The Power Of Small Scale And The Death Of Cultural Transmission

SoulCycle says their competition is Netflix. Netflix says their competition is sleep. Is everyone competing with everything these days? It would appear so – and it applies to us too.


Jamie Powell has been writing about what he calls “The Death of Cultural Transmission” at FT Alphaville. Essentially, forty years ago kids watched Star Wars in a theater because it was the cool thing to do. Thirty years ago, with VCRs and then DVD players in every home, Star Wars got watched even more. As time moved forward and new movies, cartoons, and toys were introduced, the nostalgia-compounding machine that is the Star Wars franchise became as strong a brand as Coke. 


Cultural transmission relies on someone telling another person “you have to see this.” Then, when those people grow up, they tell their kids, “watch this with me.” In a world constrained by Blockbuster shelves and DVD collections, the value of Star Wars’ intellectual property becomes other worldly. Star Wars compared to whatever is next to it on the Blockbuster shelf is nearly undeniable, but what happens when the internet introduces infinite shelves filled with infinite options? Its value has to change.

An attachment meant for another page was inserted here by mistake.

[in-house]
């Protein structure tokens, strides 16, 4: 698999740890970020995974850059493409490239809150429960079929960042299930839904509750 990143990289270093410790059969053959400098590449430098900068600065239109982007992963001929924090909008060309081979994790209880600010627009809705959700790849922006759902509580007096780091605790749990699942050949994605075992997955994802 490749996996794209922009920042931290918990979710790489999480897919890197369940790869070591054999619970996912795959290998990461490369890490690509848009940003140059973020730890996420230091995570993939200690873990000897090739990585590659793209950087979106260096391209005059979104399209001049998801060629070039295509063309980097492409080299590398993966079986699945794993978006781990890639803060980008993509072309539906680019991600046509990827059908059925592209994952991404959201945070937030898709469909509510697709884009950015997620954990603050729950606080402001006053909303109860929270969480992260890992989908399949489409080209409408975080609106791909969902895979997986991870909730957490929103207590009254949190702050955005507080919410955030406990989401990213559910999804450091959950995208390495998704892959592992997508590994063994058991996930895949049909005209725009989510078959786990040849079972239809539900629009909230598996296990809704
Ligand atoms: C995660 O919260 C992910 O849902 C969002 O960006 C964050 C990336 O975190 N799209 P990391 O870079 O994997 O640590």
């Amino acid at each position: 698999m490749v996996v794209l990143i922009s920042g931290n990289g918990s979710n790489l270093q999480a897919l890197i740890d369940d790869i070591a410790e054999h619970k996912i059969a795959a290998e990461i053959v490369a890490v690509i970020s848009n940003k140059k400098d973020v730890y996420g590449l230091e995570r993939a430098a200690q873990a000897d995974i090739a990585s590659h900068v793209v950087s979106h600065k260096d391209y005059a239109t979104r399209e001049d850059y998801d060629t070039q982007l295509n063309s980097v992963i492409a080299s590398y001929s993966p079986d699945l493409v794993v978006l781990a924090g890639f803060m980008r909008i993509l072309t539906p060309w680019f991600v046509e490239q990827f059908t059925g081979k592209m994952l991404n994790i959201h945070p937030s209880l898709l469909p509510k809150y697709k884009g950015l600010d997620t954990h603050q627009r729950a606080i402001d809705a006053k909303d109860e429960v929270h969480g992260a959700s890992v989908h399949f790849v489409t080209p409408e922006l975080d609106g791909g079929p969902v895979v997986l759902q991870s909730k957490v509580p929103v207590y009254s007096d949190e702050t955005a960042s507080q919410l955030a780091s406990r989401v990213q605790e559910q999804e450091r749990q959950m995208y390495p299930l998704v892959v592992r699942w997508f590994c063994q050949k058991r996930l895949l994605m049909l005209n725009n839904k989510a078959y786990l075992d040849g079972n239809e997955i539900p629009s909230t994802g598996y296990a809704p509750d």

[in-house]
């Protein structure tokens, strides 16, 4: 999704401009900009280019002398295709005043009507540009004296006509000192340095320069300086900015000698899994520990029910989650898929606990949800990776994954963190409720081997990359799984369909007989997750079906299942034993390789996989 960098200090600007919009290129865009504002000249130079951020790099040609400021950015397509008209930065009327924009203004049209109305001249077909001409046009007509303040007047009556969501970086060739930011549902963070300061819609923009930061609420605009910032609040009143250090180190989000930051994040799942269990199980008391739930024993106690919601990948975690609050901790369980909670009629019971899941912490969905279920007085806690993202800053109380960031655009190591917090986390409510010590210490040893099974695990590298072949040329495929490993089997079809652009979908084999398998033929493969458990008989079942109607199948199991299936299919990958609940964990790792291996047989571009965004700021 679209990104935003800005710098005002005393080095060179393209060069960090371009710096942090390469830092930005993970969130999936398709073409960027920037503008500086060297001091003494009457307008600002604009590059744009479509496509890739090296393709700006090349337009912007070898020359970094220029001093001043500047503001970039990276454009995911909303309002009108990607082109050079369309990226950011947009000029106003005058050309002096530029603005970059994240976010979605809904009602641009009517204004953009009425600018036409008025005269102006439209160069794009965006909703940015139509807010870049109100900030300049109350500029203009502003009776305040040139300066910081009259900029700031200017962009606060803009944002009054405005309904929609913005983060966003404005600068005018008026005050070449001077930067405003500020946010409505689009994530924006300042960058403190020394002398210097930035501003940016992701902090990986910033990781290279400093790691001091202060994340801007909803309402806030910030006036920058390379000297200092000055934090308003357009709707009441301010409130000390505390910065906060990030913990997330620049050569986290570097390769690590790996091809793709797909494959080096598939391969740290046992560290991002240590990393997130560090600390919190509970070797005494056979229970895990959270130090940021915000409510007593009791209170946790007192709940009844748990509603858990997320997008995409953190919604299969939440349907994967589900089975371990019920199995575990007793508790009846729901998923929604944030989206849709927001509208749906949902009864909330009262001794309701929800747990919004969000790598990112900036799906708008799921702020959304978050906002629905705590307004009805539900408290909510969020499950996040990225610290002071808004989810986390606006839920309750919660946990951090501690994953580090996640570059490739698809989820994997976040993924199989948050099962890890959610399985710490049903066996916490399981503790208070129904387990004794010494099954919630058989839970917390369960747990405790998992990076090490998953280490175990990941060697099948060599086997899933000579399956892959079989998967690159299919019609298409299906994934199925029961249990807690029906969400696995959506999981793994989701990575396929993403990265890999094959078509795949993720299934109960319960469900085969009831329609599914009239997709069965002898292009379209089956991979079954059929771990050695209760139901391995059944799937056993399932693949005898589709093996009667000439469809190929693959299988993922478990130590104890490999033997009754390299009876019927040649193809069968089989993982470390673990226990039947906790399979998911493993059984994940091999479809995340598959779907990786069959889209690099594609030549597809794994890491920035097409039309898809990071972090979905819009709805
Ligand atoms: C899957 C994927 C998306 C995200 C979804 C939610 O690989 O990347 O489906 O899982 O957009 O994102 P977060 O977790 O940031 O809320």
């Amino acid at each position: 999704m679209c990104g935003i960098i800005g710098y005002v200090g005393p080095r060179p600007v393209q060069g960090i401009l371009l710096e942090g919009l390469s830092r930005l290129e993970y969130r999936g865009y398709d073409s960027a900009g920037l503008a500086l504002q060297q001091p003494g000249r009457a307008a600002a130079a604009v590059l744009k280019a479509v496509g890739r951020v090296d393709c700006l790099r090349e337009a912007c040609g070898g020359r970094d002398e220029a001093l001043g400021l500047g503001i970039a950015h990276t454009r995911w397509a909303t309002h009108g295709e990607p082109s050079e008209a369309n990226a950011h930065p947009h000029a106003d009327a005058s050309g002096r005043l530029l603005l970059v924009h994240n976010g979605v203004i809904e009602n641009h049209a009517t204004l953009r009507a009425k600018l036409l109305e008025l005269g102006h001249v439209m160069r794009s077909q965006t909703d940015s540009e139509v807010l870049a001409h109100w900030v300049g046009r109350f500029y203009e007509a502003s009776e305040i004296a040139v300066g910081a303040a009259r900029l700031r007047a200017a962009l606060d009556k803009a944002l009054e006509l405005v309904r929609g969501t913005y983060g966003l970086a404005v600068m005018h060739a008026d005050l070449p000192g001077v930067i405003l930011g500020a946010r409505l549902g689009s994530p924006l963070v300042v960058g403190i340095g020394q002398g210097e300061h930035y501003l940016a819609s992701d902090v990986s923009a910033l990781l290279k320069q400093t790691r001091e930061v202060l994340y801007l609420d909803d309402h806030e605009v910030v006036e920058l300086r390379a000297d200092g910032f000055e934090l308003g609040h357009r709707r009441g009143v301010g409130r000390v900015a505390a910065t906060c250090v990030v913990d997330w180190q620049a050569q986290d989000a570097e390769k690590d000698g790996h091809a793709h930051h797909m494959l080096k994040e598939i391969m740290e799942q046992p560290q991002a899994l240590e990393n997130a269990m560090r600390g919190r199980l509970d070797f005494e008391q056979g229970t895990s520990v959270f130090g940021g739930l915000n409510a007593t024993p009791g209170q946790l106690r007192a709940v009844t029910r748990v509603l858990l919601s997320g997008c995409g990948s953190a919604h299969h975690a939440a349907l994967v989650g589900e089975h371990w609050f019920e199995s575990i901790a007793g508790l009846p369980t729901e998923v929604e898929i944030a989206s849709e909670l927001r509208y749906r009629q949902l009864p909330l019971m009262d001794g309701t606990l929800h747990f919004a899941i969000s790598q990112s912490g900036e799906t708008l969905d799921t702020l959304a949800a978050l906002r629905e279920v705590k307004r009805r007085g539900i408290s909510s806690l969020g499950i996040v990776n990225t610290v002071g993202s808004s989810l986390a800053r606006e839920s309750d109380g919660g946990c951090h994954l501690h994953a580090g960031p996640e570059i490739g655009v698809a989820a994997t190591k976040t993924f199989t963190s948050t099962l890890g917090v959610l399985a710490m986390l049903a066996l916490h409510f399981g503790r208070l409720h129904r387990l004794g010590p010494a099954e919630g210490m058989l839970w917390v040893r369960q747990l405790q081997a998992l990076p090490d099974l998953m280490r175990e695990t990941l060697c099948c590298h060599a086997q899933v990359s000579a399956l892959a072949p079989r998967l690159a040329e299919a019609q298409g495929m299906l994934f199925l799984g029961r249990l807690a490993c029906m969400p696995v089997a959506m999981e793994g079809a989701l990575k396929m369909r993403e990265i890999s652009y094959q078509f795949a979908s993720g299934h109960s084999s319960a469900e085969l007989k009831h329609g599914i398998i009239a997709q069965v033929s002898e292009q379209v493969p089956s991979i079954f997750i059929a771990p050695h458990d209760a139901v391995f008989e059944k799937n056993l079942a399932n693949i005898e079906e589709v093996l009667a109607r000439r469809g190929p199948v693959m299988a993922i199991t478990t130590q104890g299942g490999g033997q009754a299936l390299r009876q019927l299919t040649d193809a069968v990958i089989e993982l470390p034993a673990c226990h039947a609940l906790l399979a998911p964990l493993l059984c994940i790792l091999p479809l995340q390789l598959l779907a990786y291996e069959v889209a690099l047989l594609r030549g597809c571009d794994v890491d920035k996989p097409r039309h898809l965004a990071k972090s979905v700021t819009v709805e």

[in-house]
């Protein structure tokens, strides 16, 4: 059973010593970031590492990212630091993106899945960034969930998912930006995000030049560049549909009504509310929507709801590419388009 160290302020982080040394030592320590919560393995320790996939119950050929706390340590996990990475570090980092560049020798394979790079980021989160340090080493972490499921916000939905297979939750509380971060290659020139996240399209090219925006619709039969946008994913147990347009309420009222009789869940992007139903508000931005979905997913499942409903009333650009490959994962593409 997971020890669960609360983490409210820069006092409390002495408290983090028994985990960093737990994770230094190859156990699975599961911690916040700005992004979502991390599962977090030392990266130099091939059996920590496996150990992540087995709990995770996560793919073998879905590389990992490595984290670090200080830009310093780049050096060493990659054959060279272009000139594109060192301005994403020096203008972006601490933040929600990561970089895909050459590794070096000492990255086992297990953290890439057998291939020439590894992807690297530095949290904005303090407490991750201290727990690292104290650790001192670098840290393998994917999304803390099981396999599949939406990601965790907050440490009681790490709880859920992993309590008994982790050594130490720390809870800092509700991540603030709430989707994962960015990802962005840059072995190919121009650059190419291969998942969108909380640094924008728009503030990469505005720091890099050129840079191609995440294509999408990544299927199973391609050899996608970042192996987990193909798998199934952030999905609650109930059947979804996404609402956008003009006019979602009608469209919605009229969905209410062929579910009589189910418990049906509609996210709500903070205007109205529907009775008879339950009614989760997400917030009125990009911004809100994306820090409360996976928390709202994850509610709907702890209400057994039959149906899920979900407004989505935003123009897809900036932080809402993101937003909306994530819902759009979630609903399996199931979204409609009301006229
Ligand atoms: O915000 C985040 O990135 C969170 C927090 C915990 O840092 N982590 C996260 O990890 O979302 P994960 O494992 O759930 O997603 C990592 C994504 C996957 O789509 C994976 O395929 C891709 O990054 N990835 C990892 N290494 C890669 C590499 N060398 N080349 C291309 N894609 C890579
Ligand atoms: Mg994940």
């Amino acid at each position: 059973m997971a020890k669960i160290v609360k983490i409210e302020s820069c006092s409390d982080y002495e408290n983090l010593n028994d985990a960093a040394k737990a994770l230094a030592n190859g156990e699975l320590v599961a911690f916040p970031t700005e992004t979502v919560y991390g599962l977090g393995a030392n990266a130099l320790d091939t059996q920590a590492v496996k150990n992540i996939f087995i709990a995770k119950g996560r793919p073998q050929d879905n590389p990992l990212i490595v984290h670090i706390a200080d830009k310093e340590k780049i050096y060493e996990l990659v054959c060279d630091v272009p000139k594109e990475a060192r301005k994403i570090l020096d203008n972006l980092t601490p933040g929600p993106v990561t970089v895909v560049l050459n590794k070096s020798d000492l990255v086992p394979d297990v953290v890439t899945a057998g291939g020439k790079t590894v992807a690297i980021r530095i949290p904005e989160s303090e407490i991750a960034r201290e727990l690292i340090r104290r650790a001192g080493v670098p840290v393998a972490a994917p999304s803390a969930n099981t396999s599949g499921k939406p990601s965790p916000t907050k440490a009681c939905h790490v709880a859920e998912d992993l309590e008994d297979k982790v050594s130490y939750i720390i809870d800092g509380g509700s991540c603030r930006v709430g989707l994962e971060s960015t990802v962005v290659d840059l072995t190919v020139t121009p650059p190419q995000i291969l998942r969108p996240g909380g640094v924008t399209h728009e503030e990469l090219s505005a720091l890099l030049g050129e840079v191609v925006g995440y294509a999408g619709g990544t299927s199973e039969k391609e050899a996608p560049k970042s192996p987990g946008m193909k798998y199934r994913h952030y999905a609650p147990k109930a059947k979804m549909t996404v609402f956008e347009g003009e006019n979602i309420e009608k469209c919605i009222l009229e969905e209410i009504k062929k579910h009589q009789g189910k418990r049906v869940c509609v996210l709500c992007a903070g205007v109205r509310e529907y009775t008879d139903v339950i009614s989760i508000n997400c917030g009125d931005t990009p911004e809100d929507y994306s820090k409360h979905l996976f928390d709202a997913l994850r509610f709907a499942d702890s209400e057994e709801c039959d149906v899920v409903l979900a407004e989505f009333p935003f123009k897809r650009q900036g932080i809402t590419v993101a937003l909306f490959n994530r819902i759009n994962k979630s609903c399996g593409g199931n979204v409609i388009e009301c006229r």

Big brands don’t connect in the same way they used too. The transmission and reinforcement mechanisms are breaking down, which means the historic strongholds are eroding. The opportunity it creates for us professionally is massive. At the commodity level, Walmart and Amazon can beat each other up on near-zero margins for white label products. That’s not our game. On the custom/highly-personal service level, we’re no longer competing against the giants. Outside of choosing to buy paper towels online or in a superstore, a positive personal experience is king. This is our game. 


Decades of cultural reinforcement are less and less sticky. The new branding is personal engagement. Yes, we are competing with Soul Cycle, Netflix and sleep, but so is everyone else. If our service is good, if our product is good, if the experience is worth our client’s time and money, we have a better chance than ever to engage and stay engaged with our clients. We don’t have to be employed by a Star Wars-sized brand anymore, or have our profession passed down by generations on traditionalist nostalgic values.


The scale is smaller and the shelf space is endless. Our opportunity is to make or do something deserving of a place in our client’s lives.

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